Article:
Monday, October 18, 2010

All Saints Year C

All Saints C
(Revised Common Lectionary)

Daniel 7:1-3,15-18; Psalm 149; Ephesians 1:11-23; Luke 6:20-31

Taken from what is usually regarded as the touchstone of all biblical apocalyptic writings in both Testaments (the seventh chapter of Daniel), this excerpt "interprets" Daniel's nightmare.  His dream includes four "winds," "great beasts," which are somehow linked to "four great kings... out of the earth.  Together, they represent natural and human-made chaos, which is inevitable.  "But the holy ones of the Most high..." shall know God's reign "forever-- forever and ever."

The psalmist provides a "new song," which is to be sung to the accompaniment of percussion and set to dance because the Lord favors "the lowly" and "the faithful."  Now the lyric turns militaristic, encouraging violence-- "Exultation of God in their throat/and a double-edged sword in their hand."  The goal is "to extract justice...."

This "letter" to Ephesians in the tradition of Pauline letters opens with an emphasis on the church as the locus of God's praise for those "who were the first to set our hope on Christ... and "marked with the seal of the promised Holy Spirit...."  This is your "inheritance," into which, God willing, you will grow.  God put this power to work in Christ when he raised him from the dead and seated him on his right hand in the heavenly place...."  From there God also "made him head over all things for the church, which is his body, the fullness of him who fills all in all."

Luke's version of Jesus' manifesto is presented as four "blessings" and four "woes," or warnings.  The blessed include the poor, hungry, mourners and the vilified "on the account of the Son of Man."  Those who are currently rich, satisfied, laughing it up and enjoy the approbation of others are warned that their fate can be reversed.  Jesus then goes further than conventional notions of moral behavior: " Love your enemies, do good to those who hate you...."  If you get hit on one check, offer the other.  If anyone steals your coat, give him your shirt, too.  Do not ask for stolen goods to be returned.  "Do to others as you would have them do to you."

These readings and gospel are anything but meek!  The interpretation of Daniel's dream of natural and human-made chaos and destruction border on annihilation but also promise that "the holy ones of the Most High" will survive.  Luke's version of Jesus' manifesto uses black and white language: those who are currently poor or pay a price for their loyalty to the "Son of Man" are/will be "blessed;"  those who are lost in their own self-indulgence now should brace themselves to lose it all.  The admonition that follows is stated in absolute language: return hate with love and take any offences passively and even offer yourself up for more offences!  This is not human language that accommodates human nature.  This is divine language that shows no concern for 'practicality' in everyday life.  We can easily ignore such language or respond in some way.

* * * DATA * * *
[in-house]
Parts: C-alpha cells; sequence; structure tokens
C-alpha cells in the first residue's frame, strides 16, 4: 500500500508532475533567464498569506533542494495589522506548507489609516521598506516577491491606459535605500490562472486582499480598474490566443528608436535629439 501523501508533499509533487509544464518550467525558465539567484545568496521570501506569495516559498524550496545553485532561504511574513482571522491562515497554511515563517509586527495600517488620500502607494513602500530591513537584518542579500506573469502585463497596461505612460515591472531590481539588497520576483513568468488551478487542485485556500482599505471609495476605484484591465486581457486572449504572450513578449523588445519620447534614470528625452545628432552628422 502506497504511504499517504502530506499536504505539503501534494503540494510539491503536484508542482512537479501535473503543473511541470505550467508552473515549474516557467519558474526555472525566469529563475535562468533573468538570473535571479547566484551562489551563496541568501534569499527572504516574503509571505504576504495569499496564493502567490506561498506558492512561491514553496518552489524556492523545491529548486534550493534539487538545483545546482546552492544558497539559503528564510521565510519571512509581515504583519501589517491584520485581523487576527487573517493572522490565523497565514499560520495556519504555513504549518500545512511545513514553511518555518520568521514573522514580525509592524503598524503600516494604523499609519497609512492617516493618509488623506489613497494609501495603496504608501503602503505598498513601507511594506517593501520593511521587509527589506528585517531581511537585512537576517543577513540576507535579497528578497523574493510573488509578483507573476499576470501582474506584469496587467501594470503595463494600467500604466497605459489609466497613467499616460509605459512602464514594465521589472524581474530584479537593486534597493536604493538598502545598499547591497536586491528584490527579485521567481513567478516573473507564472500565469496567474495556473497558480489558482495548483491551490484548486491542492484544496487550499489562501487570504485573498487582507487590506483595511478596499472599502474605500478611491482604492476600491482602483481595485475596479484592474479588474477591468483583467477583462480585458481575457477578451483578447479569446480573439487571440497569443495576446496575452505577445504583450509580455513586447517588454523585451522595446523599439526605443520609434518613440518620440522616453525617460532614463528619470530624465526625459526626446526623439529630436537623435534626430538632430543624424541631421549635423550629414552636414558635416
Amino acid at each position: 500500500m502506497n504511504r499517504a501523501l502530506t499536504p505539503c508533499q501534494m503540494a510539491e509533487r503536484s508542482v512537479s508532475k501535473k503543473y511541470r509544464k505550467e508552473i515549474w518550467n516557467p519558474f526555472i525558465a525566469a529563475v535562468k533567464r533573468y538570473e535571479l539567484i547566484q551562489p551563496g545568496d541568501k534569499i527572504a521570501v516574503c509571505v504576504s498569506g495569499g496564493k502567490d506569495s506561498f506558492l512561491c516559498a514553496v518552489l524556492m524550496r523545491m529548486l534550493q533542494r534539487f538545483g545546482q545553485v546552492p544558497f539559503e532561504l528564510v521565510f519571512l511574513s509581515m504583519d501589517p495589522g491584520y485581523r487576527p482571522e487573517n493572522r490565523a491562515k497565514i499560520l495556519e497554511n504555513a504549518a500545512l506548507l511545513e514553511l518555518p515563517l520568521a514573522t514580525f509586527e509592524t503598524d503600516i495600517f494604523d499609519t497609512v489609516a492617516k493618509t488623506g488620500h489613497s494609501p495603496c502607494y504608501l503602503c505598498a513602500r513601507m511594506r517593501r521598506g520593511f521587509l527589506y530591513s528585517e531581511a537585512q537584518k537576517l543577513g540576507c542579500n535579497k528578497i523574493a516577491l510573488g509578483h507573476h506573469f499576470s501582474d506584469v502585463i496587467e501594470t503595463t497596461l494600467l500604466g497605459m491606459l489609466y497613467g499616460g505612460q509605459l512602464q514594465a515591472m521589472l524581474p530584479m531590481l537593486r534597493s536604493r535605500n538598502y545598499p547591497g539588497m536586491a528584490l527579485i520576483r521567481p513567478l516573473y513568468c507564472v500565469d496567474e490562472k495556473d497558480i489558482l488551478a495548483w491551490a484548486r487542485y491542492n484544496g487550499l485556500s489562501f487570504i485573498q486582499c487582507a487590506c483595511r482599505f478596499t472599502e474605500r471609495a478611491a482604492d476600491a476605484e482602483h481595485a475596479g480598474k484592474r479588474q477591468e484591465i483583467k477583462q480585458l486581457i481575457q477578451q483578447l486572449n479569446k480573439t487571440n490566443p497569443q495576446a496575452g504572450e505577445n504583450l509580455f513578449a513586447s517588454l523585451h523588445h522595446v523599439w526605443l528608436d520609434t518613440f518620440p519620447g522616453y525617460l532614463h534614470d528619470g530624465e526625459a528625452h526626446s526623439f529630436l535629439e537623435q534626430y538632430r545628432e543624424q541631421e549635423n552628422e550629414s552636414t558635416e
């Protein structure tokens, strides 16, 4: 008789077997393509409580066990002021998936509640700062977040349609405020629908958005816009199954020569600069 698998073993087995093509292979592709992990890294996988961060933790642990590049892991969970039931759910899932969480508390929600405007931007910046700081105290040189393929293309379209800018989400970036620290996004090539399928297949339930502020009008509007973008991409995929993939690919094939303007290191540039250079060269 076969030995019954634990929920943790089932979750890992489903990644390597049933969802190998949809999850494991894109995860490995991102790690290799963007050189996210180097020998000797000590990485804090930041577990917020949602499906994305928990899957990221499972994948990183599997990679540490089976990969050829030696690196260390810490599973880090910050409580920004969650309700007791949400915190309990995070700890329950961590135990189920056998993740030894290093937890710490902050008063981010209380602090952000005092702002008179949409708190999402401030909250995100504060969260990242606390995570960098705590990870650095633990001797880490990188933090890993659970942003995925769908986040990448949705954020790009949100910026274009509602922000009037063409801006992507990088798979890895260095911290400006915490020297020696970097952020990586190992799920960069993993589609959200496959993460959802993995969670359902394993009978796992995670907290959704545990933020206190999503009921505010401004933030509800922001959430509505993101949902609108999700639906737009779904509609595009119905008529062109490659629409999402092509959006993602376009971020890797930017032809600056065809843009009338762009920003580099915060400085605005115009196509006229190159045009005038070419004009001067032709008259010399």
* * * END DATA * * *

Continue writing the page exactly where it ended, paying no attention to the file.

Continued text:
Jean-Louis Chretien considers such absolute language an expression of pure "beauty."  A pure expression of "beauty," he writes in The Call and the Response, "calls us to ourselves, to truly become ourselves." (p.13)  He also acknowledges that when this "beauty" is understood as God, who is also creator, i.e. "Uncreated," we creatures always fail "utterly" because "there is no possible correspondence between the finite and the infinite." (p.17)  This discrepancy issues a "call" to us, a call to "become truly ourselves."  The call is completed in our response to it.  "That to which we respond gives itself to us only in the response that we give to it.  Whoever fails to respond simply does not hear and has not heard.  But whoever responds is exceeded by that which calls forth his (sic) response." (p.25)  Therefore, such black and white, absolute language as Luke's rendition of Jesus' "beatitudes"  issues a "call" which we can ignore or respond.  Chretien finds a potential we discover in no other way, however, when we do respond.  He writes: "Whenever we start to answer the call, we have already answered; when  we embrace it as a call it has already embraced us and circumvented us." (p.12)

The church came into existence in response to such absolute language from the Christ that invites human beings to be more than they wold be otherwise.  The church keeps that language going, in her liturgy and the pronouncement and interpretation of Scripture in words and deeds, despite its goals will never be fully achieved while human powers dominate.  Baptism includes all baptized --"marked with the seal of the promised Holy Spirit"-- in this peculiar narrative.  Chretien describes the two-way dynamic between hearing and responding to narrative this way: "The act of listening, insofar as it is a belonging, and speech, insofar as it is a retelling of what we have let ourselves be told, means that every utterance... responds and corresponds."  (p.28)  

The church, and all baptized, "inherited" this outlandish language of white and black absolutes.  It issues a "call" to be more than we would have imagined ourselves to be on our own.